Tree Preservation Orders
What is a Tree Preservation Order?
A Tree Preservation Order (TPO) is an order made by a Local Planning Authority which in general makes it an offence to cut down, lop, top, uproot, wilfully damage or wilfully destroy a tree without first getting permission from the Local Planning Authority.
Tree Preservation Orders are usually made to protect trees which make a significant contribution to the amenity of an area. They may particularly be made when it is felt that a tree may be under threat.
What types of tree can be covered by a TPO
All types of trees, including hedgerow trees, may be the subject of a TPO. A TPO can not protect hedges, bushes or shrubs.
How can I find out if a tree has a TPO?
Contact your local council with details of the address, location and species of the tree. They will be able to tell you if the tree is protected.
When you are buying a property the presence of a TPO should be revealed by the search of the local land charges register.
Who is responsible for maintaining a tree with a TPO?
The owner of the tree is responsible for maintenance of a protected tree, for its condition and for any damage which it causes. However, they will need to obtain permission from the local council before carrying out most types of work.
Tree work is a dangerous and highly skilled operation and tree’s are complex structures which are easily damaged by poor or ill advised work. You are strongly advised to engage a professional tree surgeon or arborist to advise you and undertake any work needed.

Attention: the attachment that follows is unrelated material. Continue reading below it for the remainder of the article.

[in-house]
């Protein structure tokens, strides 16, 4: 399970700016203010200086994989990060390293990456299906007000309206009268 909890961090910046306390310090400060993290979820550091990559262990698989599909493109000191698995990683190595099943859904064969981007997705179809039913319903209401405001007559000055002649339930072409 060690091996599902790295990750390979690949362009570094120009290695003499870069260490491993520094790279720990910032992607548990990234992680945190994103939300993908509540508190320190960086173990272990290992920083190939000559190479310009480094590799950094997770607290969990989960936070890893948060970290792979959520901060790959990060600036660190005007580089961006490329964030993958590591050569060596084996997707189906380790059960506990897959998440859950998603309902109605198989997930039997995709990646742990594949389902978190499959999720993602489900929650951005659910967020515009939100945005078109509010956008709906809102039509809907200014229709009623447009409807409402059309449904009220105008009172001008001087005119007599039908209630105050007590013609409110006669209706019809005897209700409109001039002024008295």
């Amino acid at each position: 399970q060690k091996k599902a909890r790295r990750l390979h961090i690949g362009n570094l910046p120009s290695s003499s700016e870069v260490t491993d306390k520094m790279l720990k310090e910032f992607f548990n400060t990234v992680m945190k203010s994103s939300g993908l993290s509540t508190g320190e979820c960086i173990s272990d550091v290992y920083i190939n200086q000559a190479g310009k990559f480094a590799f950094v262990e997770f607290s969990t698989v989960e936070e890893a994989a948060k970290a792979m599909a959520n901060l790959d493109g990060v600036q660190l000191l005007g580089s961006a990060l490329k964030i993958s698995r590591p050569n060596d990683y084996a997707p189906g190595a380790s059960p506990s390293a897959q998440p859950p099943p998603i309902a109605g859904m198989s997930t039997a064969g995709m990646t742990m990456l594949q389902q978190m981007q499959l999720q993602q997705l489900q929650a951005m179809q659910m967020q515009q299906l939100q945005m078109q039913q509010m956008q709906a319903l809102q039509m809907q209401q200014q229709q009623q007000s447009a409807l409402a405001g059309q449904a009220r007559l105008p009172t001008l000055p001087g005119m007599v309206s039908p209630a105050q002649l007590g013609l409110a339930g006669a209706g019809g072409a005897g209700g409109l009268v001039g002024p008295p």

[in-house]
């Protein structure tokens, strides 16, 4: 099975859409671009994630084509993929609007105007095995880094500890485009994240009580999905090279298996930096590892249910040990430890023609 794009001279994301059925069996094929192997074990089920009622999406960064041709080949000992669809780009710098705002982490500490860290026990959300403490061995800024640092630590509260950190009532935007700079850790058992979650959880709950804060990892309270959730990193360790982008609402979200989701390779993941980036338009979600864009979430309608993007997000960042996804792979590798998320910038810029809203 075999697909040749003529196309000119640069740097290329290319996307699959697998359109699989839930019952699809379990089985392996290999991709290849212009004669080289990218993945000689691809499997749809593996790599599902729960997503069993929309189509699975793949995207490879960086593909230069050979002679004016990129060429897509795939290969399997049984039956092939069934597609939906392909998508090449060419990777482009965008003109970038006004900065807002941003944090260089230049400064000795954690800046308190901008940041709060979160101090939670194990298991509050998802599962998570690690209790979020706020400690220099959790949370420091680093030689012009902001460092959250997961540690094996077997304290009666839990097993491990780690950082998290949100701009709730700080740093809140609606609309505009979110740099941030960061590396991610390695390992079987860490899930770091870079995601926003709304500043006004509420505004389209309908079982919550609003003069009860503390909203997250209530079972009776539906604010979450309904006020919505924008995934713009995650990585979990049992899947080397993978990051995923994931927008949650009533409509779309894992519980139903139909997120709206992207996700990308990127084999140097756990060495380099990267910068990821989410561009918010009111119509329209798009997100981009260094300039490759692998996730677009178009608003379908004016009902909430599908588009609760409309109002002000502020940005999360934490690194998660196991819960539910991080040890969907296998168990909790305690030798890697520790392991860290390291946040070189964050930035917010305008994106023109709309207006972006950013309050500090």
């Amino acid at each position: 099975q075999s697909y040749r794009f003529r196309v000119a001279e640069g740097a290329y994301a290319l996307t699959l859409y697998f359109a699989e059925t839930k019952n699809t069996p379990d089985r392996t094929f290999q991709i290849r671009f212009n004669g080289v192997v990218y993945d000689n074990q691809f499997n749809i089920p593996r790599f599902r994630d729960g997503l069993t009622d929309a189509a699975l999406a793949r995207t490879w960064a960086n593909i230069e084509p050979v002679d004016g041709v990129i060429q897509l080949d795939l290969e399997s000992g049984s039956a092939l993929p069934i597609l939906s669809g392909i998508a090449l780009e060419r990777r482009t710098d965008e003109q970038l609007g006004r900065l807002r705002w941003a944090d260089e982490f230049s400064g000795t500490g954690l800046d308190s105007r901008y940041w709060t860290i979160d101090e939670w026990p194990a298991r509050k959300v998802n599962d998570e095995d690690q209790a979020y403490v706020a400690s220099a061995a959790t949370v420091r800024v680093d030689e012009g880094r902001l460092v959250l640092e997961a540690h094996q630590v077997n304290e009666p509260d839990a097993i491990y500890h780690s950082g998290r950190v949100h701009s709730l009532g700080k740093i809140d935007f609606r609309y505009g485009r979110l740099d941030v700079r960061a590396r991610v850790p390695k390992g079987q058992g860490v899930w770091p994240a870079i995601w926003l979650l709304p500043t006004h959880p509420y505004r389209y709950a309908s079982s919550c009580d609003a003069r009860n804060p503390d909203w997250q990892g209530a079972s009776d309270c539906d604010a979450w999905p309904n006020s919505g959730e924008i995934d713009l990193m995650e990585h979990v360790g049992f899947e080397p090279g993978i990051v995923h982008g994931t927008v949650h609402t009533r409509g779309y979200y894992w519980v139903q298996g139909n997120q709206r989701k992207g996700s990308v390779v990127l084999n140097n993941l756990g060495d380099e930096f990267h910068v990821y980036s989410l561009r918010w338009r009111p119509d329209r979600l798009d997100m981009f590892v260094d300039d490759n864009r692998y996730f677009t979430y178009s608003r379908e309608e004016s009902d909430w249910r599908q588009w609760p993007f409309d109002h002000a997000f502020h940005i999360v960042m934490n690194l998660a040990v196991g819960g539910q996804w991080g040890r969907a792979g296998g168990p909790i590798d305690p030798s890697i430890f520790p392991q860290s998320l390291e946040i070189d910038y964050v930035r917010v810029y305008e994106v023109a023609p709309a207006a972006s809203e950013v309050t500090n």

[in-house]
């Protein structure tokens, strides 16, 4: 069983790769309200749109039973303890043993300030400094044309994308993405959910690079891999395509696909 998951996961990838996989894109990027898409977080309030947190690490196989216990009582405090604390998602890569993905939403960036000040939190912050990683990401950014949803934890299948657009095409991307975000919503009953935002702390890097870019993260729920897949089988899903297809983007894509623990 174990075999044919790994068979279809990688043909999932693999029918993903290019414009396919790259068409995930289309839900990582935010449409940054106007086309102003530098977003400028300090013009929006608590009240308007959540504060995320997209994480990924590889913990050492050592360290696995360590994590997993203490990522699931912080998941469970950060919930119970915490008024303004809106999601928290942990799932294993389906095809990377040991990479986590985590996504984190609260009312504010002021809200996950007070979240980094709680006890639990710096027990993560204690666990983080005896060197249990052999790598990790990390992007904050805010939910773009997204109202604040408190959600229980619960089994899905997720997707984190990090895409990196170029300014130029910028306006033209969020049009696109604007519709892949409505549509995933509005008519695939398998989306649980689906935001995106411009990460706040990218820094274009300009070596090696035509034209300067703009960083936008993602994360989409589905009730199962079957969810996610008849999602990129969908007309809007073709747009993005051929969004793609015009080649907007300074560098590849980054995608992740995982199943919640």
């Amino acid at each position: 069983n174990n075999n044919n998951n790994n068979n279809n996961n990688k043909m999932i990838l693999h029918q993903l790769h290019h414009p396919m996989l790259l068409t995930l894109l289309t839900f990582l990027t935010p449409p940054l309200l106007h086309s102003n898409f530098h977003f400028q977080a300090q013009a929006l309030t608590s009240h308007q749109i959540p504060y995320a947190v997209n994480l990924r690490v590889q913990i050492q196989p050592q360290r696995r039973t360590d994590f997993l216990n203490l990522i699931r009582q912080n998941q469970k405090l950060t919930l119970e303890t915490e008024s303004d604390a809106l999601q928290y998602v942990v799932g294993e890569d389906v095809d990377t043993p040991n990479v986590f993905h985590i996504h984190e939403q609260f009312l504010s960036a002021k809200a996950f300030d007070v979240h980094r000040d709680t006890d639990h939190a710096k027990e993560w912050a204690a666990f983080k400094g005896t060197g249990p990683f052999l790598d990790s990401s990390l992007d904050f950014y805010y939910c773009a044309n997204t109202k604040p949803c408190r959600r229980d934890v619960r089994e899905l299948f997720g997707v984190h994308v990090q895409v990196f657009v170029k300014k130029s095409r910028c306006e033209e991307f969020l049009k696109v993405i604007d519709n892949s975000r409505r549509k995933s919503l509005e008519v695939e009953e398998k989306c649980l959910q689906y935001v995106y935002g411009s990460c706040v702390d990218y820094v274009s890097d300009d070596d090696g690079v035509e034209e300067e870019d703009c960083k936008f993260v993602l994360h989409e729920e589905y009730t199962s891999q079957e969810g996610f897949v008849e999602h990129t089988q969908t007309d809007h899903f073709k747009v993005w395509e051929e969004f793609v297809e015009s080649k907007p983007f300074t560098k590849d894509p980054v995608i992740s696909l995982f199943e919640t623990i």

Can you recommend a good tree surgeon?
You can find advice on finding a tree surgeon here.
How do I get permission to work on a tree covered by a TPO?
If you wish to carry out work to a tree protected by a Tree Preservation Order you must apply to the local council. The application must be made on a standard application form which you can get from your council or from the Planning Portal. You can also submit your application electronically via the Planning Portal.
An application must be accompannied by a plan showing the locations of the trees. This need not be to scale. You must also indicate exactly what sort of work you wish to carry out and the reasons why you wish to carry out the work. If your reasons relate to the condition of the tree or to alleged damage to buildings you must also submit supporting evidence.
It is often helpful if you ask your tree surgeon to make the application on your behalf.
The local council will usually write to confirm the receipt of your application and will then consider it and let you know their decision within eight weeks.
If I am refused permission can I appeal?
Yes. If your application is refused, or if you do not receive a decision within eight weeks, you can appeal to the Planning Inspectorate. The council should send you details of how to appeal along with the decision notice.
You may also appeal if the council grants permission but attaches conditions to it.
During the appeal process your application and the council's reasons for refusal will be considered by an independent inspector.
Can I get compensation if my application is refused, or if conditions are attached?
It is sometimes possible to make a claim for compensation if you are refused permission to carry out work to a protected tree, or if conditions are attached to the permission. The details of compensation arrangements are complex and vary depending on the date on which the TPO was made. You are strongly advised to seek legal advice before making a claim for compensation.
Some of the main points are:
- no claim can be made if the loss or damage suffered amounts to less than £500